5 Mistakes to Avoid in Beneficiary Designations
By K. Bridget Schneider, CFP®, CRPC®
Do you know that your Will may not control who inherits all your assets when you die? Some assets may pass by beneficiary designation. By providing instruction to the financial institution that holds your account, you name who will inherit the assets in that account upon your death. This includes life insurance, annuities and retirement accounts. In addition, many financial companies allow you to name beneficiaries on non-retirement accounts. These are known as TOD (transfer on death) or POD (payable on death) accounts.
Naming a beneficiary can be an easy way to ensure your loved ones will receive their inheritance directly without waiting until the rest of your estate has settled. But beneficiary designations can also be problematic so you should make sure they are correct since mistakes can be costly. Here are five critical mistakes to avoid when dealing with your beneficiary designations.
Failing to Name a Beneficiary
Some people fail to name a beneficiary for retirement accounts or life insurance. Instead these assets pass to the deceased’s estate to be distributed per the instructions in their Will or the intestacy laws of their state. Unfortunately, it can take time before any recipients have access to the assets.
In the case of tax deferred accounts like IRAs, this may have unnecessary income tax consequences as well. When an estate is the beneficiary of a retirement account, the assets must be paid out of the retirement account within five years of death. This causes any income tax to be paid earlier than may have been necessary and removes the possibility of continued tax deferred growth.
In addition to naming a primary beneficiary, it’s also a good idea to name a contingent or secondary beneficiary as well. This helps ensure that the asset goes to the individual or organization intended, even if the primary beneficiary has passed away or they choose to disclaim the asset.
Naming the Wrong Beneficiary
Some individuals fill out their beneficiary designation forms incorrectly. For example, there may be multiple people in a family with similar names (such as Sr. and Jr.), but the beneficiary designation form may not specify. Or your beneficiary may change their name through marriage or divorce. Sometimes assumptions are made about a beneficiary’s legal name that are incorrect. Names that don’t match exactly can cause delays in payouts, and in a case of two people with similar names, could result in litigation.
Another mistake occurs when one beneficiary is named, but the intention is for the inherited asset to be distributed to others. If you intend to leave an asset to multiple beneficiaries, you should indicate each of them and their percentage share. That is the only way to be certain that the asset will be distributed per your wishes.
Not Updating Your Beneficiaries
Naming a beneficiary is part of an overall estate plan. But just as life changes, your estate plan may need to change as well. The beneficiaries you name today may not be the same as those you would choose in ten years. I suggest reviewing your beneficiary designations on an annual basis. This helps to be sure names are correctly listed and the assets will pass to the individuals or entities you desire.
Not Considering Special Circumstances
It’s possible that some beneficiaries shouldn’t receive an asset directly. Children, for example, are not able to claim due to being under legal age. A court-appointed person will have to claim and manage the money until the minor turns 18. This can be costly and require annual accountings to the court. Individuals with special needs can lose valuable government benefits when they receive assets directly. This happens when the inherited asset causes them to own too many assets to continue to qualify. And those with financial issues or creditor problems can lose the asset through mismanagement or debts.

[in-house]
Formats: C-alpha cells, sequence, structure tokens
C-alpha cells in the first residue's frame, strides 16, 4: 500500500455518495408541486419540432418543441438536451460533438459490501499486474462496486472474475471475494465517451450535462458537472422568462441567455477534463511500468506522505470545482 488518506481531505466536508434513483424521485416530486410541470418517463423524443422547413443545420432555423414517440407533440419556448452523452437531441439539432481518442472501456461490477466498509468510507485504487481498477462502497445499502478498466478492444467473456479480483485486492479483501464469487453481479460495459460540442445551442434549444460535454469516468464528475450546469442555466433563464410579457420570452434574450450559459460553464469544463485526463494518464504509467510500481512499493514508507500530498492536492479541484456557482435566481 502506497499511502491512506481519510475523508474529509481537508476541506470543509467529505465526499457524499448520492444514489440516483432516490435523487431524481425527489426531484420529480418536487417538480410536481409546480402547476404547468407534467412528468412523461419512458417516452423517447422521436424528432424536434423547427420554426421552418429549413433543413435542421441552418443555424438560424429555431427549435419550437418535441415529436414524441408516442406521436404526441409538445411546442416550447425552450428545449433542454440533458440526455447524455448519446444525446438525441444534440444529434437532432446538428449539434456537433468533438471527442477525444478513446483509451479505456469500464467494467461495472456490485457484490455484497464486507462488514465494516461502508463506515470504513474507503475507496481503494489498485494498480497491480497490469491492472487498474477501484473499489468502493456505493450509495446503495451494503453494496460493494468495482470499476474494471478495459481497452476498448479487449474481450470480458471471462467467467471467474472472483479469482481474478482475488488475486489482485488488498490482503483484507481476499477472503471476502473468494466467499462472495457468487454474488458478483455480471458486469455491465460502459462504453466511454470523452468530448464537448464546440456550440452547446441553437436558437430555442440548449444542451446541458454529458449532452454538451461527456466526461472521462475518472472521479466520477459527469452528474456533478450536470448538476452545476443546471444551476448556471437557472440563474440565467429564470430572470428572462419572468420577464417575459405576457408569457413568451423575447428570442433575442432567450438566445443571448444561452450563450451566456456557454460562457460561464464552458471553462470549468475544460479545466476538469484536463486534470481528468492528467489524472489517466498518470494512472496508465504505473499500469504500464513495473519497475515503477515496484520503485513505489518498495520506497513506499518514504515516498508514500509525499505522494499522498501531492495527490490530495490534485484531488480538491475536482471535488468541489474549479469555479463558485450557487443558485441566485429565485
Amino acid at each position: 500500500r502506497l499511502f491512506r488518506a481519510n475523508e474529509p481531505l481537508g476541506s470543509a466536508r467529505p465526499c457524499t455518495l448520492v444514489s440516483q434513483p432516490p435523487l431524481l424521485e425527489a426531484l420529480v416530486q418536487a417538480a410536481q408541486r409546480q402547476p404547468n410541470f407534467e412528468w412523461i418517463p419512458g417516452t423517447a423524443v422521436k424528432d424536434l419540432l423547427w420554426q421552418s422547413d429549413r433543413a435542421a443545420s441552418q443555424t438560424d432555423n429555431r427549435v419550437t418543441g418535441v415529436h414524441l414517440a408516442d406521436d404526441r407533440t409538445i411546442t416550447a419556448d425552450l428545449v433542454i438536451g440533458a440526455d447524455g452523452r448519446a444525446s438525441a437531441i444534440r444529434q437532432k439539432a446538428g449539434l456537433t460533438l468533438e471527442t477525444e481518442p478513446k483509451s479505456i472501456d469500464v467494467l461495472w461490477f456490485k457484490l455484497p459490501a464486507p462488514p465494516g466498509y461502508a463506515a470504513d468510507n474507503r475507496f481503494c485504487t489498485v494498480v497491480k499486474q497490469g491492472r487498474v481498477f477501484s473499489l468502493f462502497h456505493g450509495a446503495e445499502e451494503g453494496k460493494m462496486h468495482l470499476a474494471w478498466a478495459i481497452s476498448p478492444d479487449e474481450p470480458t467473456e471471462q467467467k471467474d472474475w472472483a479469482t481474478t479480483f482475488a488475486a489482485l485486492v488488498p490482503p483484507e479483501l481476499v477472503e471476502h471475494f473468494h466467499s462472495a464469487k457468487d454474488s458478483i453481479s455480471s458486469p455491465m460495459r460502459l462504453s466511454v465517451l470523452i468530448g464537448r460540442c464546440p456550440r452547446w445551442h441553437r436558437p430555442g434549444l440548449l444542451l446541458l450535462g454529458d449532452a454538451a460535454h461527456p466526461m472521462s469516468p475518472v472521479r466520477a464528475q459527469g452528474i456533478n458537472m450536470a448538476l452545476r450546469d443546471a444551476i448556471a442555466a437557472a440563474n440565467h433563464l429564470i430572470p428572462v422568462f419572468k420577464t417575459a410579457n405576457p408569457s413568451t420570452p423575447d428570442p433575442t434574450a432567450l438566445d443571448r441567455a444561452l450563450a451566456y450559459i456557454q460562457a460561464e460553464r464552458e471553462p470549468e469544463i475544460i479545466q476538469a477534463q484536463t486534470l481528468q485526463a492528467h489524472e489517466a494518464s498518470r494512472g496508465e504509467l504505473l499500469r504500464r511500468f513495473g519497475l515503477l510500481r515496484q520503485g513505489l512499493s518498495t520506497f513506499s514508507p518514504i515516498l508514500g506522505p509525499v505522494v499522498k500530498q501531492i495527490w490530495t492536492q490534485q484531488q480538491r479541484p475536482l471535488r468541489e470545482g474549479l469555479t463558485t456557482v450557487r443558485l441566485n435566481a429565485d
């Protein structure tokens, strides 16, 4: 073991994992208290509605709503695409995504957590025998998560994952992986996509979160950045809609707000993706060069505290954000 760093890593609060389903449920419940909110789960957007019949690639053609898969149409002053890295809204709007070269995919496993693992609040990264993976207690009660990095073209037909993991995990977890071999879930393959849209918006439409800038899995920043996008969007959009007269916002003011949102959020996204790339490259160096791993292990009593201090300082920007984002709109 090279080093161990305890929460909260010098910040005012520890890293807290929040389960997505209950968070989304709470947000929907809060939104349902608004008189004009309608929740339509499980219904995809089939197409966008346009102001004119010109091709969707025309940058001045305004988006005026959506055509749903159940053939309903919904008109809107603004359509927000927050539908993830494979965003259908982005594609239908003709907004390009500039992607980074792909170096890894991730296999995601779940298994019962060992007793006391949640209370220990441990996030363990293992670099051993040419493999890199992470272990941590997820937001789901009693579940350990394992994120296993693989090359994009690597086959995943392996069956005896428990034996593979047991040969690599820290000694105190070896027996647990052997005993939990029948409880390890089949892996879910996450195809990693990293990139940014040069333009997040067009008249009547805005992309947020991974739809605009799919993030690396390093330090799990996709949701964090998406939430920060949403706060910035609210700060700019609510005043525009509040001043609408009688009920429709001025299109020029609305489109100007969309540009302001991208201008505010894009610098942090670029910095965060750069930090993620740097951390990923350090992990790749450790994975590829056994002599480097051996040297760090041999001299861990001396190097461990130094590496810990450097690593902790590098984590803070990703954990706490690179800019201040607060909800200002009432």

In these circumstances, it’s important to review your options with a legal professional. One option may be to create a Trust to be named as the beneficiary. The Trustee can claim the asset and manage it for your intended recipients for a time period that fits the situation.
Not Reviewing Your Designations with Legal and Financial Advisors
Failing to coordinate your designated beneficiaries with your estate plan may result in unwanted tax consequences, failure to leave the estate to those you intended (e.g. children don’t get an even share), or worse, accidentally leaving out a family member from an inheritance. Remember, beneficiary designations are designed to ensure you have the ultimate say over who will get your assets when you are gone. So, take the time to discuss your intentions with legal and financial professionals. They will be aware of legislative changes or tax considerations to help you control where your money goes and that is what estate planning is all about.
If you would like help with estate planning or have financial planning questions that need answers, then be sure to visit our website today or call us at 217-605-8130. We want to help you make more informed financial decisions. As your friendly financial guide and ally, we can help you create a budget, develop a financial plan, review your investment strategy, or structure an estate plan that makes sense for your unique situation.
Content in this material is for general information only and not intended to provide specific advice or recommendations for any individual, nor intended to be a substitute for specific individualized tax or legal advice.
CRPC® designation conferred by the College for Financial Planning.
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